Another posting about books related to H. G. Wells.
Raw Feed (1996): An Island Called Moreau, Brian W. Aldiss, 1981.
Sort of a sequel to H. G. Wells’ The Island of Dr. Moreau. The founding conceit here is that there really was a Moreau or, rather MacMoreau who conducted vivisection experiments fictionalized by Wells. Aldiss brings the story forward to 1996 and keeps much the same plot: a shipwrecked (or rather spacewrecked) man lands on the island, is horrified by the experiments being conducted on beasts, and eventually watches the whole set up come crashing down.
However, narrator Edward Prendick of Wells’ novel is rather – in the world at large – insignificant. Aldiss’ narrator, Calvert Roberts, is an ambitious, self-important, rather pompous Undersecretary of State for the U.S. (Oddly, though his primary job is as negotiator, he is unable to reconcile the Beast People and Dart.) Moreau is a rather physically strong, imposing figure. Aldiss’ island is ruled over by Mortimer Dart, a man maimed by fetal exposure to thalidomide. Like Moreau, he has set himself up as a god over the Beast People (descendants of MacMoreau’s experimental subjects), and he gives the law to them in catchy rock tunes reminiscent of Moreau’s Law chants.
Dart is interested in the effects of form and attitude on behavior (the plasticity of flesh like Moreau). He sees himself as a victim though he is just as tyrannical as Moreau and experiments on human fetus’ to create Seal People. Like Wells’ novel, this book is concerned with animal and human nature. In The Island of Dr. Moreau, the narrator tries, at first, to see a sharp distinction between man and beast then realizes much of the animal remains in man. In this novel, the narrator realizes there is a continuum of animal to human nature.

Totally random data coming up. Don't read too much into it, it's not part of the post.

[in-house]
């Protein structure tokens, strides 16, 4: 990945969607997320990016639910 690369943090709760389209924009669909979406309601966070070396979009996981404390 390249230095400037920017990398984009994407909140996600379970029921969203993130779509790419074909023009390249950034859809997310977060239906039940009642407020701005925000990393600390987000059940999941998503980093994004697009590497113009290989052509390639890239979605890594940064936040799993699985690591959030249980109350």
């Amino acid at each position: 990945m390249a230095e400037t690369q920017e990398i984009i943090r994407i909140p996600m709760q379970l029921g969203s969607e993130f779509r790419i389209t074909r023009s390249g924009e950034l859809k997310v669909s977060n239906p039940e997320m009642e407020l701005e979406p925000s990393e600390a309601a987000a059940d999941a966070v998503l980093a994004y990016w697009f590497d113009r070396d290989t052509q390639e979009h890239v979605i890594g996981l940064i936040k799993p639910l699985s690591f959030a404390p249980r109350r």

Aldiss, however, is unwilling to indict the animal nature as evil. When Calvert lives for four days with the Seal People, he looks back on the experience – complete with sexual unions with the genetically human but bestially formed Seal People and a four year old – with pleasure and no shame. The narrator views the sensual Heather as corrupted by civilization.
As nuclear war is looming outside this island and eventually breaks out, the increasingly human (led by the clever Foxy) Beast People destroy the human presence on the island as they become more human – and are killed by the rescuers of Dart. The book’s theme is that instinct (the animal virtue as embodied in the Seal People) must be alloyed with Reason (as epitomized by science and Dart’s playing of Haydn).
I’m not sure I believe in the validity of this appeal to the virtues of the animal – civilization seems to work best channeling and controlling these impulses, but that seems the book’s conclusion.
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